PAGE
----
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Wednesday, December 9, 2009

Christmas Countdown with Jane Richardson

Hello and welcome to Day 9 in my Countdown to Christmas Blog! Today’s featured guest is Jane Richardson. And with the twinkle lights all a glow on the bristly pine tree, icicles forming on the window panes and a roaring fire in the hearth, Oliver sets out crackers and cheese and perfectly chilled white wine. As Jane enters the room, Roy Wood and his band Wizzard play on the stereo and Oliver sings along to “I wish it could be Christmas every day!”

Sharon: Hello, Jane! Sharon and Jane exchange hugs before settling into wing back chairs. Oliver pours the wine while blowing kisses to Jane.

Jane is going to share her memories of a British Christmas, 70s style. This sentimental journey will make you laugh and cry. And with no further ado, here’s Jane.

I guess the simplest definition of a ‘tradition’ is ‘something that’s always done the same way,’ and while I’m generally the sort of person who will happily embrace change, there are some things I do for no other reason than sheer tradition. Take Christmas, for example. Now that I’m a Proper Growed-Up Person with children of my own, my family has developed a number of its own traditions, but there are still some things, legacies of my own nineteen-seventies British childhood Christmases, that I just can’t do without. Christmas isn’t Christmas without them.

Take Christmas stockings. My children will always find and apple and an orange in the toes of their Christmas stockings because that’s what I always had in mine. Well, now I know they were a result of my mother’s desperate attempts to make sure her kids had at least some festive Vitamin C and fibre to cancel out the effects of all that yuletide sugar and chocolate, but that’s fine. Along with that well-intentioned fruit salad - which always meant you’d reached the end of the stocking toys and it was time to head downstairs where the big pressies were - there would be one of those little net bags of chocolate coins. You know the sort where you have to prise a disc of razor-sharp gold tinfoil off each face of a circle of the sickliest chocolate ever? Yes, I know, they’re revolting, but still - it’s traditional, isn’t it? And that’s why I find myself stuffing the same chocolate coins into my children’s Christmas stockings, only these days I’ve found a supermarket that stocks chocolate Euros, a fact that for some reason tickles me hugely. A sign of the times, I suppose. After all, my nineteen-seventies Christmases were a century ago!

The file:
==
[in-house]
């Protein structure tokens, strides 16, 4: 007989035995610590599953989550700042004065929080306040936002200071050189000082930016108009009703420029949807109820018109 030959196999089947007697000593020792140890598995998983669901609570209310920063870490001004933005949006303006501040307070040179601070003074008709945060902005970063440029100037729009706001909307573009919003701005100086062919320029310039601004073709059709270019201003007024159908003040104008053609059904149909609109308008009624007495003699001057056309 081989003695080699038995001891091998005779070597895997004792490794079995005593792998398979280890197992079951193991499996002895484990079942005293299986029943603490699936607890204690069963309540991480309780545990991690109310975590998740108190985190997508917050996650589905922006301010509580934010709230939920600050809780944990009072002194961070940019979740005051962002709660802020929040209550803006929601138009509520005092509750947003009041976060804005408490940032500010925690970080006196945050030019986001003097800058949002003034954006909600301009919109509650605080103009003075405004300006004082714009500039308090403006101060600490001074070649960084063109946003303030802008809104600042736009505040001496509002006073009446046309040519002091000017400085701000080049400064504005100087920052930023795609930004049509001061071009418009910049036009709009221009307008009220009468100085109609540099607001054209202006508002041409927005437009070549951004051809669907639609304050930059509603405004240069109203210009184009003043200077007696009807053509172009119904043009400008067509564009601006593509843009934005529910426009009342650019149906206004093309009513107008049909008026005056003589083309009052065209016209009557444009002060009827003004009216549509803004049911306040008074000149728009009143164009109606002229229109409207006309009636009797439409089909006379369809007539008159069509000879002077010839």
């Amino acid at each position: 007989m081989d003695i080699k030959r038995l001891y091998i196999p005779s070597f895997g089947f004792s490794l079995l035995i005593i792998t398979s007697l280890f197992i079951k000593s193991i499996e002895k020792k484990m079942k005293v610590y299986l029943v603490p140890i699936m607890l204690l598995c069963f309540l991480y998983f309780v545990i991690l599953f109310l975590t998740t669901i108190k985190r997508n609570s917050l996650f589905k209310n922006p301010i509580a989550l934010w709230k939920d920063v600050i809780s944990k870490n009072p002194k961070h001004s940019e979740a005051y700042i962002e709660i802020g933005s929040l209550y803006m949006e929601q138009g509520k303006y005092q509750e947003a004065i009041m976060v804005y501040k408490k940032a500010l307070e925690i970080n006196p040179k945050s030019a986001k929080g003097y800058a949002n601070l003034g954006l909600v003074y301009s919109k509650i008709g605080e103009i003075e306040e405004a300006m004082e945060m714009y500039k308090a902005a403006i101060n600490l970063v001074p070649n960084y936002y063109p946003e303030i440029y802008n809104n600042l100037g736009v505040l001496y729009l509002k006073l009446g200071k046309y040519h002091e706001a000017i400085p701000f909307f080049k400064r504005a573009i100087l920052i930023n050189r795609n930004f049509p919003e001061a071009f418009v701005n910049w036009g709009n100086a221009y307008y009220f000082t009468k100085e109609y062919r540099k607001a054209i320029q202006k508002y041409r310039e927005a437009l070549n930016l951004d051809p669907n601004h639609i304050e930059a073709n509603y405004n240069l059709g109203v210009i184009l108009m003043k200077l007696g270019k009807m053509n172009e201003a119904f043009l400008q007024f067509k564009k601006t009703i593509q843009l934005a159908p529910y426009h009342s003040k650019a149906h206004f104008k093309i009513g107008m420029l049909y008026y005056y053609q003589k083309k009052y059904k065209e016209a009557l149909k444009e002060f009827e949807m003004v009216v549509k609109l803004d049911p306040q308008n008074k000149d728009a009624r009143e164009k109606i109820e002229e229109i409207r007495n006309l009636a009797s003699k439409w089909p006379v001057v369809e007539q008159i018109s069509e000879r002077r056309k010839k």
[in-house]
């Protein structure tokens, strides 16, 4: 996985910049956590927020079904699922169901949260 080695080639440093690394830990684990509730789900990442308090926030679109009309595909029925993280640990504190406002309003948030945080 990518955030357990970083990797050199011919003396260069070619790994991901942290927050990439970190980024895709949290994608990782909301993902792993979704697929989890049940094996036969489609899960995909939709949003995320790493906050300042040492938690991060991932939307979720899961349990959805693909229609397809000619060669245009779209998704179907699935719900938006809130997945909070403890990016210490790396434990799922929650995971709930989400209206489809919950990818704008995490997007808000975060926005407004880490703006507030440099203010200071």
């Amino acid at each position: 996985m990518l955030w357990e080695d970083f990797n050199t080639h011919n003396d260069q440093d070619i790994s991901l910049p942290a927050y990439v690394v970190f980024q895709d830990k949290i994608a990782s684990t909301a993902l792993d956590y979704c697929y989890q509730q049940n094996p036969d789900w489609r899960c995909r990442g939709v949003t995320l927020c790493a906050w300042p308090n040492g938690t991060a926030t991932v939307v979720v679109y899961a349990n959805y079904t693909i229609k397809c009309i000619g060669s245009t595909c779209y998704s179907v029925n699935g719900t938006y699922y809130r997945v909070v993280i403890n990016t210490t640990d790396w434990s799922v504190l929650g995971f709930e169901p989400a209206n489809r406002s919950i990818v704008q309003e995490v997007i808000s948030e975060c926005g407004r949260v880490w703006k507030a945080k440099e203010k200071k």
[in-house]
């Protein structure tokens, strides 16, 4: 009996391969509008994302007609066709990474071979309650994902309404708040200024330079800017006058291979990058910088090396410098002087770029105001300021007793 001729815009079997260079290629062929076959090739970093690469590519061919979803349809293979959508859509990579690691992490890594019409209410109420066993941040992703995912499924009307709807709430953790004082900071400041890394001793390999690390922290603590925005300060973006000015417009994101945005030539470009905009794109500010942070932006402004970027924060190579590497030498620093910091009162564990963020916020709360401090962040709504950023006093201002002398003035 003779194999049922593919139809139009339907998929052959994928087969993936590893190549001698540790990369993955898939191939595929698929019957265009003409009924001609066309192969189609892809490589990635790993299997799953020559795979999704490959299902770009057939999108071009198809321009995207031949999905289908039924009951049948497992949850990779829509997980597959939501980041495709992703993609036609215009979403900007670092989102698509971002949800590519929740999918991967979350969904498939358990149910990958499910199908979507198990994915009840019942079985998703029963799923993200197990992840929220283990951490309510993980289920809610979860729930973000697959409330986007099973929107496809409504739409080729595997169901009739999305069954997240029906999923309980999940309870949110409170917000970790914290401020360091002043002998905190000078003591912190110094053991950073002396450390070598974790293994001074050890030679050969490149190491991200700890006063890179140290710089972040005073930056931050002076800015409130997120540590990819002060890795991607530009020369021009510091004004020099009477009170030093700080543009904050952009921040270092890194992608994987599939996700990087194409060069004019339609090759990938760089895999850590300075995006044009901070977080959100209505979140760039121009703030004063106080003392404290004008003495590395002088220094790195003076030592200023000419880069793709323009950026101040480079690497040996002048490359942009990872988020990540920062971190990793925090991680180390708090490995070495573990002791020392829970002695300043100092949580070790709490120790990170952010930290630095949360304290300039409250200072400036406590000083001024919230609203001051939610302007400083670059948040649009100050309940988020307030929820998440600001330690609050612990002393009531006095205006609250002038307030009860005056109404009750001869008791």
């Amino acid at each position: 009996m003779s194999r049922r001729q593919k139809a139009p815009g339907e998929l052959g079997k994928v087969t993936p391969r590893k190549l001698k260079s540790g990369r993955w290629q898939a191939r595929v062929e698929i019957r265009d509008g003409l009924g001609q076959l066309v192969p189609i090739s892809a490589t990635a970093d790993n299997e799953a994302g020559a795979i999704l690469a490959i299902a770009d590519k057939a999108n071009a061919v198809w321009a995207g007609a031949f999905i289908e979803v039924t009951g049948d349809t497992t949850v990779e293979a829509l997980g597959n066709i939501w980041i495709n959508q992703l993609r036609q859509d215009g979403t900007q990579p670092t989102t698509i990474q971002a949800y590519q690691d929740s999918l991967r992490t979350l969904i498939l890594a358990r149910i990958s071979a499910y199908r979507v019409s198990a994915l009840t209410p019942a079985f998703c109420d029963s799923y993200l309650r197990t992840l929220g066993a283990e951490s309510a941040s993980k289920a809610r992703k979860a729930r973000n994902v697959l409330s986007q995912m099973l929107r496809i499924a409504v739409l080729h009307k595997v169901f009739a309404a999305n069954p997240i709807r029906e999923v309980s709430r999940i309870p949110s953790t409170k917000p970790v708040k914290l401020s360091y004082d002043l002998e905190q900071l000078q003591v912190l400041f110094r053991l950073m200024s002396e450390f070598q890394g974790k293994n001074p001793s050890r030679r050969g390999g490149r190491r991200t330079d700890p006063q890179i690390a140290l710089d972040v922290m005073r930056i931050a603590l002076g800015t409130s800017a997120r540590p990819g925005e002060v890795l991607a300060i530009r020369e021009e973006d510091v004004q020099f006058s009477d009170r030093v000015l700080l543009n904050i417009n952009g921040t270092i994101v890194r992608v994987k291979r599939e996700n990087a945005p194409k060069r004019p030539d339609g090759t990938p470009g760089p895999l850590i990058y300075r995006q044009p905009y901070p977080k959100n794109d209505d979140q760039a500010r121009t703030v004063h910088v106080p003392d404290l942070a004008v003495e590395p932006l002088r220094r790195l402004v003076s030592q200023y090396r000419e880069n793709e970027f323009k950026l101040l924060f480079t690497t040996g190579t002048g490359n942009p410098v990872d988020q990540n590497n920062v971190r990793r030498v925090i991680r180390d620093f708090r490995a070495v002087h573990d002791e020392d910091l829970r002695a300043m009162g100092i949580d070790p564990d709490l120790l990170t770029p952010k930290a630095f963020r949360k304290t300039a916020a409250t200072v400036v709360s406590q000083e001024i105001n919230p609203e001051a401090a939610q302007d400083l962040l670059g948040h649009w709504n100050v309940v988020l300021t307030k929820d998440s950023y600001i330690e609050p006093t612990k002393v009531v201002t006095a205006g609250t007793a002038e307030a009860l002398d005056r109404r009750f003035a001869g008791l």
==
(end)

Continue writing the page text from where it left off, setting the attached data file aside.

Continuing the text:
A large part of the British Christmas in the nineteen-seventies revolved around television. I suppose lots of people still spend inordinate amounts of time in front of the TV now over the season, but in those days there were only three television channels in the UK. Three! Can you believe it? You could set your brand spanking new Tell-The-Time Timex watch by the television on Christmas Day, it was always the same. In the morning there would be some carolling programme broadcast from some cathedral or other, and always very staid and formal. Three o’clock in the afternoon was time for The Queen’s Speech, as it is even now. Nobody in the whole world spoke like the Queen did then, and does still. Late afternoon, some kind of variety offering – mention the Morecambe and Wise Christmas Show to any Brit and I guarantee you’ll get a hoot and a grin in return. In the evening would be the Christmas movie, and the dear old BBC didn’t have much imagination when it came to choosing them, which is why every person in the UK between the ages of forty to fifty-five has seen The Great Escape at least twelve times….!

Of course, for us pre-teens, the highlight of the day was the ‘Top Of The Pops’ Christmas special. Ah, that seventies glam rock! My sister and I would be setting the table with the best tablecloth and the special once-a-year dinner service, warbling along with Roy Wood and his band Wizzard telling us ‘I wish it could be Christmas every day,’ or best of all, belting it out with Slade - ‘so here it is, Merry Christmas! Everybody’s having fun!’